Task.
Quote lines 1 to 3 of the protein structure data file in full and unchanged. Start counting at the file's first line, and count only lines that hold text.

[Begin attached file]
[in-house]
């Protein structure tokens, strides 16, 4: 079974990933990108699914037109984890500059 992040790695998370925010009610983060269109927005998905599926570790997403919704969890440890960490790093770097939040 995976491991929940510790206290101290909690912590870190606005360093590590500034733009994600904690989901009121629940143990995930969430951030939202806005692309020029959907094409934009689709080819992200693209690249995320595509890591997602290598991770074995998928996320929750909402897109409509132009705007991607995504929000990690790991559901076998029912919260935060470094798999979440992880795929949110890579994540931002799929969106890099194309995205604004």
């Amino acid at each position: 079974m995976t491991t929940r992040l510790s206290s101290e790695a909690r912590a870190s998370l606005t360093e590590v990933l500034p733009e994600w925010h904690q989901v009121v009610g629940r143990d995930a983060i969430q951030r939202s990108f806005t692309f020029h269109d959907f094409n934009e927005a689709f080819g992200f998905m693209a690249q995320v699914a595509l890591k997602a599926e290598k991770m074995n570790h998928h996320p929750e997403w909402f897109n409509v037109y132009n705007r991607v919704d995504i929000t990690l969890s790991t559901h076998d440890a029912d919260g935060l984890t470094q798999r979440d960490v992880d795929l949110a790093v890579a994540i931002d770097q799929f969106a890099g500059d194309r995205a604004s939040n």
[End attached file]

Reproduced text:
[in-house]
């Protein structure tokens, strides 16, 4: 079974990933990108699914037109984890500059 992040790695998370925010009610983060269109927005998905599926570790997403919704969890440890960490790093770097939040 995976491991929940510790206290101290909690912590870190606005360093590590500034733009994600904690989901009121629940143990995930969430951030939202806005692309020029959907094409934009689709080819992200693209690249995320595509890591997602290598991770074995998928996320929750909402897109409509132009705007991607995504929000990690790991559901076998029912919260935060470094798999979440992880795929949110890579994540931002799929969106890099194309995205604004």
């Amino acid at each position: 079974m995976t491991t929940r992040l510790s206290s101290e790695a909690r912590a870190s998370l606005t360093e590590v990933l500034p733009e994600w925010h904690q989901v009121v009610g629940r143990d995930a983060i969430q951030r939202s990108f806005t692309f020029h269109d959907f094409n934009e927005a689709f080819g992200f998905m693209a690249q995320v699914a595509l890591k997602a599926e290598k991770m074995n570790h998928h996320p929750e997403w909402f897109n409509v037109y132009n705007r991607v919704d995504i929000t990690l969890s790991t559901h076998d440890a029912d919260g935060l984890t470094q798999r979440d960490v992880d795929l949110a790093v890579a994540i931002d770097q799929f969106a890099g500059d194309r995205a604004s939040n």